Featured Research

from universities, journals, and other organizations

How pulsars slow down with age

Date:
October 8, 2012
Source:
University of Southampton
Summary:
Researchers have developed a model which explains how the spin of a pulsar slows down as the star gets older. A pulsar is a highly magnetized rotating neutron star which was formed from the remains of a supernova - an explosion which happens after a massive star runs out of nuclear fuel. A pulsar emits a rotating beam of electromagnetic radiation, rather like that of a lighthouse. This beam can be detected by powerful telescopes when it points towards and sweeps past the Earth.

Researchers at the University of Southampton have developed a model which explains how the spin of a pulsar slows down as the star gets older.

A pulsar is a highly magnetised rotating neutron star which was formed from the remains of a supernova -- an explosion which happens after a massive star runs out of nuclear fuel. A pulsar emits a rotating beam of electromagnetic radiation, rather like that of a lighthouse. This beam can be detected by powerful telescopes when it points towards and sweeps past Earth.

Pulsars rotate at very stable speeds, but slow down as they emit radiation and lose their energy. Professor Nils Andersson and Dr Wynn Ho, from the University of Southampton, have now found a way to predict how this 'slowing' process will develop in individual pulsars.1

Nils Andersson comments: "A pulsar's spin rate can be a very precise measurement of time which rivals the best atomic clocks, but in the end it will slow down. Until now, the nature of this slowing hasn't been well understood, despite 40 years of research. However, our model will open the door on this process -- extending our knowledge of how pulsars' operate and helping to predict how they will behave in the future."

As a hot pulsar cools, its interior increasingly begins to turn superfluid -- a state of matter which behaves like a fluid, but without a fluid's friction or 'viscosity'. It is this change of state which gradually affects the way that the star's rotation slows down.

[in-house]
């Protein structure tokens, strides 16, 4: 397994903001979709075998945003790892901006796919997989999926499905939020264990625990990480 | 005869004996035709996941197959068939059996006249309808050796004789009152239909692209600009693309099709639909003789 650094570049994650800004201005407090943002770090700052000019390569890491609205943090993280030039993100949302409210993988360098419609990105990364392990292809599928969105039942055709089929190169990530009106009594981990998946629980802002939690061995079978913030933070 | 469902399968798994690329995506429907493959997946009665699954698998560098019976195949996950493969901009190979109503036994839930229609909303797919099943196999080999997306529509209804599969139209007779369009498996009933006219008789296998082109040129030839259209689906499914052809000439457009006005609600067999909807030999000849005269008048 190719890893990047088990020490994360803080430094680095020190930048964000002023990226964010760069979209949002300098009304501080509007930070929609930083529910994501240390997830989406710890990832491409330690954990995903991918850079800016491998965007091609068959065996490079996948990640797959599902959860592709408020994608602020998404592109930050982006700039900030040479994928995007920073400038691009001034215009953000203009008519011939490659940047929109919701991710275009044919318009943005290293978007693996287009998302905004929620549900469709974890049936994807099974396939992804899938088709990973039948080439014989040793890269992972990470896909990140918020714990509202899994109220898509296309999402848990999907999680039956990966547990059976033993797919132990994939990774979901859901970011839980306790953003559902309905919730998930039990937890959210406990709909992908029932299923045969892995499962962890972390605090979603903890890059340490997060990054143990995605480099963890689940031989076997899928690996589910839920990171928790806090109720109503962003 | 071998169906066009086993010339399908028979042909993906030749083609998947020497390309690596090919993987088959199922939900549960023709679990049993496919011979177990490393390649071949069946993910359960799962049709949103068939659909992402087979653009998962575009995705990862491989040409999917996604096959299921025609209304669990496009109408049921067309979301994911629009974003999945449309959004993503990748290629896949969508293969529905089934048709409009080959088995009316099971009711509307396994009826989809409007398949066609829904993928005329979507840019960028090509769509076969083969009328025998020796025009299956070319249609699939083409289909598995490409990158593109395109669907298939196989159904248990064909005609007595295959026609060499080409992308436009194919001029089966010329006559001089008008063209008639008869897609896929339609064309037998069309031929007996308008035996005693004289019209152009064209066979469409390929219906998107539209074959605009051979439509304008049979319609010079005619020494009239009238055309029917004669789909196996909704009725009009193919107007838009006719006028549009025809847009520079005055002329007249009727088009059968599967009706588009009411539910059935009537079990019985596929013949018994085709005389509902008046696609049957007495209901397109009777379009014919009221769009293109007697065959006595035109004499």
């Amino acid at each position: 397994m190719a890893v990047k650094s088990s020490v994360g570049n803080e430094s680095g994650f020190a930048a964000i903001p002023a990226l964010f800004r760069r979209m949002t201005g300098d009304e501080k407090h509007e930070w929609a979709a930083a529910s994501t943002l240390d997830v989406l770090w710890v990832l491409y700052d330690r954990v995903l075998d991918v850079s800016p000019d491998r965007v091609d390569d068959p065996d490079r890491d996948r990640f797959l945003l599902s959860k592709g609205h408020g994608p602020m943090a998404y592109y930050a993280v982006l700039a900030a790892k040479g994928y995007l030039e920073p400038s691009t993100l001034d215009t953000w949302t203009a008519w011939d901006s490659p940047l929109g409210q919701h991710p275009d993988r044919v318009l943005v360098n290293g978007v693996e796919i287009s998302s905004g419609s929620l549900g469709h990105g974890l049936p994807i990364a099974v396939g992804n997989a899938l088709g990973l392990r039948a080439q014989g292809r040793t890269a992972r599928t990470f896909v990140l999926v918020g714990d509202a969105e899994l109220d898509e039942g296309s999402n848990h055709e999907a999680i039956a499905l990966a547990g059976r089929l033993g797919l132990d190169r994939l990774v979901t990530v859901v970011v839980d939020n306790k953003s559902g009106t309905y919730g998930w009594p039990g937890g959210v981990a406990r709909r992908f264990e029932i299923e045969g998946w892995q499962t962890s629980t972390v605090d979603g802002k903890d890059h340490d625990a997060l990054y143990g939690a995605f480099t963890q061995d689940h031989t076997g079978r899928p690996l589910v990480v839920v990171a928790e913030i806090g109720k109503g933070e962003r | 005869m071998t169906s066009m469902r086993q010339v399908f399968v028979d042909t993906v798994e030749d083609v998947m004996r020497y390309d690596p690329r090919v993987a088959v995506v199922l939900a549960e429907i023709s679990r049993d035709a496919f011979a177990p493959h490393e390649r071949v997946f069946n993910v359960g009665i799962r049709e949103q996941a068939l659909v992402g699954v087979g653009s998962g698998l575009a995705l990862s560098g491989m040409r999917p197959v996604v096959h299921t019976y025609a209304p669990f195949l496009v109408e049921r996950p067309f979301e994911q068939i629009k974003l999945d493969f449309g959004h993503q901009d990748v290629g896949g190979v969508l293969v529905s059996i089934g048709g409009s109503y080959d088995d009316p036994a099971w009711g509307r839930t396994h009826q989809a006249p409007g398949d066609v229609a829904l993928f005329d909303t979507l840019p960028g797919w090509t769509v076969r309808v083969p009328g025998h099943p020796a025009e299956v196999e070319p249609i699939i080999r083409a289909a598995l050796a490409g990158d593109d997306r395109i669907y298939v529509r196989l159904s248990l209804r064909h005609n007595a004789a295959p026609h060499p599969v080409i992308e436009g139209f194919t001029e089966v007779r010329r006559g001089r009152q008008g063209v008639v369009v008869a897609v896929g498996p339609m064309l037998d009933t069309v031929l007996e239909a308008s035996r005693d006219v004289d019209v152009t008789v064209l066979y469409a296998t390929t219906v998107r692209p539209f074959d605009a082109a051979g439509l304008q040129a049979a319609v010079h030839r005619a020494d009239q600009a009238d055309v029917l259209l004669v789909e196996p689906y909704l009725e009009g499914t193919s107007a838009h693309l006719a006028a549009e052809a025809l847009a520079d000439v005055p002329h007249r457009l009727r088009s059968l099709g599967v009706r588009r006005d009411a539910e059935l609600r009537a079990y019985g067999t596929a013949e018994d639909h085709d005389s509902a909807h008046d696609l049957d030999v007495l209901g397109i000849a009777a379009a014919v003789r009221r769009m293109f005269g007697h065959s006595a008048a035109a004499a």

"The effect on the star's rotation is like a figure skater extending their arms to slow their spin," says Wynn Ho. "Our model can explain the observed behaviour of young pulsars, such as the 958-year-old pulsar in the Crab nebula, which spins at 33 times a second."

The Southampton scientist's findings have important implications for the next generation of radio telescopes being developed by large international collaborations, like the Square Kilometre Array (SKA) and the Low Frequency Array (LOFAR), of which Southampton is a UK partner university. The discovery and monitoring of many more pulsars is one of the key scientific goals of these projects. Professor Andersson and Dr Ho's mathematical model can be used in conjunction with these observations to predict how a pulsar's rotation will change over time and enable scientists to peer inside these stars and explore their exotic composition.

"Our results provide a new method of linking the study of distant astronomical objects to laboratory work on Earth in both high-energy and low-temperature physics," says Professor Andersson. "It is an exciting example of interdisciplinary science."

1 Pulsars are rotating neutron stars that are seen to slow down, and the spin-down rate is thought to be due to magnetic dipole radiation. This leads to a prediction for the braking index n, which is a combination of the spin period and its first and second time derivatives. However, all observed values of n are below the predicted value of 3. We provide a simple model that can explain the rotational evolution of young pulsars, including the n=2.51 of the 958-year-old pulsar in the Crab nebula. The model is based on a decrease in the effective moment of inertia due to an increase in the fraction of the stellar core that becomes superfluid as the star cools through neutrino emission. The results suggest that future large radio monitoring campaigns of pulsars will yield measurements of the neutron star mass, nuclear equation of state, and superfluid properties.